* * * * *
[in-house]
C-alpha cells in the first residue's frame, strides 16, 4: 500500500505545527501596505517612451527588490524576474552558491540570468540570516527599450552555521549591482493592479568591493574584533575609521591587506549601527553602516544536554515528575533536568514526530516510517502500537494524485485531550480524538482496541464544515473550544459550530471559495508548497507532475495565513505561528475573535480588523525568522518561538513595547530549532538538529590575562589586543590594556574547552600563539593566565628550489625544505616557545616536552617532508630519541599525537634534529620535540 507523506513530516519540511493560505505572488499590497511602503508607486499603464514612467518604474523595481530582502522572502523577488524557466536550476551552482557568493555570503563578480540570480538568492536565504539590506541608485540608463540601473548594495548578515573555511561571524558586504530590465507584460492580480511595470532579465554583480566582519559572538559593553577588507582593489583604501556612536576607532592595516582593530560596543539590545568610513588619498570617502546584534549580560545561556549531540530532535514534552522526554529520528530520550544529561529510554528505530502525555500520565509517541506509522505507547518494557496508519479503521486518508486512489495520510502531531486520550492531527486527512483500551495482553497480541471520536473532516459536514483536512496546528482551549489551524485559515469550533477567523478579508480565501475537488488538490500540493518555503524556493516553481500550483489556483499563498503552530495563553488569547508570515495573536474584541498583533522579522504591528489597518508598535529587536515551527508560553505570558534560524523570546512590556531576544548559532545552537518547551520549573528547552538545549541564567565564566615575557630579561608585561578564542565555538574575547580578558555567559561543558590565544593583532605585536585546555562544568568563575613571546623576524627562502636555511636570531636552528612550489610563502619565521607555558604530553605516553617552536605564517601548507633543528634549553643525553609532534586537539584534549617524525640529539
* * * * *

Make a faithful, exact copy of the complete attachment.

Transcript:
[in-house]
C-alpha cells in the first residue's frame, strides 16, 4: 500500500505545527501596505517612451527588490524576474552558491540570468540570516527599450552555521549591482493592479568591493574584533575609521591587506549601527553602516544536554515528575533536568514526530516510517502500537494524485485531550480524538482496541464544515473550544459550530471559495508548497507532475495565513505561528475573535480588523525568522518561538513595547530549532538538529590575562589586543590594556574547552600563539593566565628550489625544505616557545616536552617532508630519541599525537634534529620535540 507523506513530516519540511493560505505572488499590497511602503508607486499603464514612467518604474523595481530582502522572502523577488524557466536550476551552482557568493555570503563578480540570480538568492536565504539590506541608485540608463540601473548594495548578515573555511561571524558586504530590465507584460492580480511595470532579465554583480566582519559572538559593553577588507582593489583604501556612536576607532592595516582593530560596543539590545568610513588619498570617502546584534549580560545561556549531540530532535514534552522526554529520528530520550544529561529510554528505530502525555500520565509517541506509522505507547518494557496508519479503521486518508486512489495520510502531531486520550492531527486527512483500551495482553497480541471520536473532516459536514483536512496546528482551549489551524485559515469550533477567523478579508480565501475537488488538490500540493518555503524556493516553481500550483489556483499563498503552530495563553488569547508570515495573536474584541498583533522579522504591528489597518508598535529587536515551527508560553505570558534560524523570546512590556531576544548559532545552537518547551520549573528547552538545549541564567565564566615575557630579561608585561578564542565555538574575547580578558555567559561543558590565544593583532605585536585546555562544568568563575613571546623576524627562502636555511636570531636552528612550489610563502619565521607555558604530553605516553617552536605564517601548507633543528634549553643525553609532534586537539584534549617524525640529539